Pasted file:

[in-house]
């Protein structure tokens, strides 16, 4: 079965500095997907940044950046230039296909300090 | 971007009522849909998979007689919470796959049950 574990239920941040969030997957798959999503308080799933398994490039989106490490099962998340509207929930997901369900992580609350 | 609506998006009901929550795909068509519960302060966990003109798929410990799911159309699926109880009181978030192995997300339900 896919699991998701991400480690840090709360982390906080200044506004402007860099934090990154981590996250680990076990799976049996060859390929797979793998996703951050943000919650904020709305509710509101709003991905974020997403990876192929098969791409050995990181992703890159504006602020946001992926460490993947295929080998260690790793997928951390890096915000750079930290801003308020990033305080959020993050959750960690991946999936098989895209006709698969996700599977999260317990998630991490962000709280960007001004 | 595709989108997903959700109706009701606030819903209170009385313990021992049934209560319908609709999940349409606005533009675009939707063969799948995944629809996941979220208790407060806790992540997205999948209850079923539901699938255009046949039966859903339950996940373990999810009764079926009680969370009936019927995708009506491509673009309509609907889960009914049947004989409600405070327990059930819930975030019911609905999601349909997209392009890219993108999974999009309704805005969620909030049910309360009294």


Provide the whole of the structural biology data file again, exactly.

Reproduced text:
[in-house]
């Protein structure tokens, strides 16, 4: 079965500095997907940044950046230039296909300090 | 971007009522849909998979007689919470796959049950 574990239920941040969030997957798959999503308080799933398994490039989106490490099962998340509207929930997901369900992580609350 | 609506998006009901929550795909068509519960302060966990003109798929410990799911159309699926109880009181978030192995997300339900 896919699991998701991400480690840090709360982390906080200044506004402007860099934090990154981590996250680990076990799976049996060859390929797979793998996703951050943000919650904020709305509710509101709003991905974020997403990876192929098969791409050995990181992703890159504006602020946001992926460490993947295929080998260690790793997928951390890096915000750079930290801003308020990033305080959020993050959750960690991946999936098989895209006709698969996700599977999260317990998630991490962000709280960007001004 | 595709989108997903959700109706009701606030819903209170009385313990021992049934209560319908609709999940349409606005533009675009939707063969799948995944629809996941979220208790407060806790992540997205999948209850079923539901699938255009046949039966859903339950996940373990999810009764079926009680969370009936019927995708009506491509673009309509609907889960009914049947004989409600405070327990059930819930975030019911609905999601349909997209392009890219993108999974999009309704805005969620909030049910309360009294």